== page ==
9. Plagiarism in Academia

    ERIC Educational Resources Information Center

    Shahabuddin, Syed

    2009-01-01

    Plagiarism sometimes creates legal and ethical problems for students and faculty. It can have serious consequences. Fortunately, there are ways to stop plagiarism. There are many tools available to detect plagiarism, e.g. using software for detecting submitted articles. Also, there are many ways to punish a plagiarist, e.g. banning plagiarists…

  10. Generic Language Facilitates Children's Cross-Classification

    ERIC Educational Resources Information Center

    Nguyen, Simone P.; Gelman, A.

    2012-01-01

    Four studies examined the role of generic language in facilitating 4- and 5-year-old children's ability to cross-classify. Participants were asked to classify an item into a familiar (taxonomic or script) category, then cross-classify it into a novel (script or taxonomic) category with the help of a clue expressed in either generic or specific…

  11. Plagiarism Avoidance: An Empirical Study Examining Teaching Strategies

    ERIC Educational Resources Information Center

    Soto, Julio G.; Anand, Sulekha; McGee, Elizabeth

    2004-01-01

    College students often struggle to understand complex technical language inherent in scientific communication. In some cases, this struggle leads to plagiarism. We performed a statistical analysis to find which teaching strategies are best suited to significantly reducing plagiarism in science courses. (Contains 1 table and 7 figures.)

  12. The problem of plagiarism.

    PubMed

    Anderson, Melissa S; Steneck, Nicholas H

    2011-01-01

    Plagiarism is a form of research misconduct and a serious violation of the norms of science. It is the misrepresentation of another's ideas or words as one's own, without proper acknowledgement of the original source. Certain aspects of plagiarism make it less straightforward than this definition suggests. Over the past 30 years, the U.S. Federal Government has developed and refined its policies on misconduct, and Federal agencies, as well as research institutions, have established approaches to responding to allegations and instances of plagiarism. At present, efforts to avert plagiarism focus on plagiarism-detection software and instructional strategies.

  13. Attitude toward plagiarism among Iranian medical faculty members.

    PubMed

    Ghajarzadeh, Mahsa; Norouzi-Javidan, Abbas; Hassanpour, Kiana; Aramesh, Kiarash; Emami-Razavi, Seyed Hassan

    2012-01-01

    The goal of this study was to assess attitude towards plagiarism in faculty members of Medical School at Tehran University of Medical Sciences. One hundred and twenty medical faculty members of Tehran University of Medical Sciences were enrolled in this cross-sectional study. They were asked to answer to valid and reliable Persian version of attitude towards plagiarism questionnaire. Attitude toward plagiarism, positive attitude toward self-plagiarism and plagiarism acceptance were assessed. Eighty seven filled-up questionnaires were collected. Mean total number of correct answers was 11.6±3.1. Mean number of correct answers to questions evaluating self-plagiarism was 1.7±0.4 and mean number of correct answers to questions evaluating plagiarism acceptance was 1.4±0.2. There was no significant correlation between plagiarism acceptance and self-plagiarism (r=0.17, P=0.1). It is essential to provide materials (such as workshops, leaflets and mandatory courses) to make Iranian medical faculty members familiar with medical research ethics issues such as plagiarism.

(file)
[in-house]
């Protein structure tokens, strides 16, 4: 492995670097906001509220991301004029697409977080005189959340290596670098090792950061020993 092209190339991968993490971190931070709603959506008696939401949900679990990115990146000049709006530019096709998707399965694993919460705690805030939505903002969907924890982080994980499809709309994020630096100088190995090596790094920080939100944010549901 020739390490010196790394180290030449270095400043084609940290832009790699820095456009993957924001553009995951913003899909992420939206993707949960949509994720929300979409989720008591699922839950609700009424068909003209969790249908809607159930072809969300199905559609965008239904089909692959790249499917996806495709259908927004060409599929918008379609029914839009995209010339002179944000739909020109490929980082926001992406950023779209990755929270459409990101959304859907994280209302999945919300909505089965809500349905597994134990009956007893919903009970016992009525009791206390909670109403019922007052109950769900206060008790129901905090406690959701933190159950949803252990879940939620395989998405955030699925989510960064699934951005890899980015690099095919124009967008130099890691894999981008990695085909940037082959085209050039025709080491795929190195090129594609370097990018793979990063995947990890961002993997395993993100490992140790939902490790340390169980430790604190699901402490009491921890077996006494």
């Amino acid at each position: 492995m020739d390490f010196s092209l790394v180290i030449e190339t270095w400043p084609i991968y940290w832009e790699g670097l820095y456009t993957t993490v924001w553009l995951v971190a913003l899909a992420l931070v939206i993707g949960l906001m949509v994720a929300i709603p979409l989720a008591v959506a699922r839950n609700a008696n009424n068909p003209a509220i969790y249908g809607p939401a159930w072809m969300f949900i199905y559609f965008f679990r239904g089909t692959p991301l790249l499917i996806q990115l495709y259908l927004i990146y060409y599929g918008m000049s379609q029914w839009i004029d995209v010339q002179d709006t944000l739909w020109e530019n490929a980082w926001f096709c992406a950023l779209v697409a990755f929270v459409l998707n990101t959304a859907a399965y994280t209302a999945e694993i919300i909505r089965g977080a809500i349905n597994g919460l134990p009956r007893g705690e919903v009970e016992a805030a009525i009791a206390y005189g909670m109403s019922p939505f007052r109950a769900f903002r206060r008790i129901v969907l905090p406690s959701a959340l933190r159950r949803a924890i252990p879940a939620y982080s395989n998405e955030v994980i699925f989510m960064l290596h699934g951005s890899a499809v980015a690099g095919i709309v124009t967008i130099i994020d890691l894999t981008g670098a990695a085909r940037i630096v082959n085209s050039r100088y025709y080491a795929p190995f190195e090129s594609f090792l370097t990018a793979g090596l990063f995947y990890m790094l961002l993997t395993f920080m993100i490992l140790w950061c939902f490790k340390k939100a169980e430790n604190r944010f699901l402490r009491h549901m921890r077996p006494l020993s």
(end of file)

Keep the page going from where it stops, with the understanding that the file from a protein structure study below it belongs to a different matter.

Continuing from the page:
14. Generic language facilitates children's cross-classification

    PubMed Central

    Nguyen, Simone P.; Gelman, Susan A.

    2012-01-01

    Four studies examined the role of generic language in facilitating 4- and 5-year-old children's ability to cross-classify. Participants were asked to classify an item into a familiar (taxonomic or script) category, then cross-classify it into a novel (script or taxonomic) category with the help of a clue expressed in either generic or specific language. Experiment 1 showed that generics facilitate 5-year-olds' and adults' cross-classification when expressed at an appropriate level of generalization (e.g., “foods,” “birthday party things”), whereas Experiment 2 showed that such effects disappeared when labels were at an inappropriate level of generalization (e.g., “pizzas,” “balloons”). Experiments 3 and 4 offered additional controls. Taken together, the findings demonstrate that language can guide and direct children's multiple categorizations. PMID:22888182

  15. How to Verify and Manage the Translational Plagiarism?

    PubMed Central

    Wiwanitkit, Viroj

    2016-01-01

    The use of Google translator as a tool for determining translational plagiarism is a big challenge. As noted, plagiarism of the original papers written in Macedonian and translated into other languages can be verified after computerised translation in other languages. Attempts to screen the translational plagiarism should be supported. The use of Google Translate tool might be helpful. Special focus should be on any non-English reference that might be the source of plagiarised material and non-English article that might translate from an original English article, which cannot be detected by simple plagiarism screening tool. It is a hard job for any journal to detect the complex translational plagiarism but the harder job might be how to effectively manage the case. PMID:27703588

  16. Plagiarism in computer science courses

    SciTech Connect

    Harris, J.K.

    1994-12-31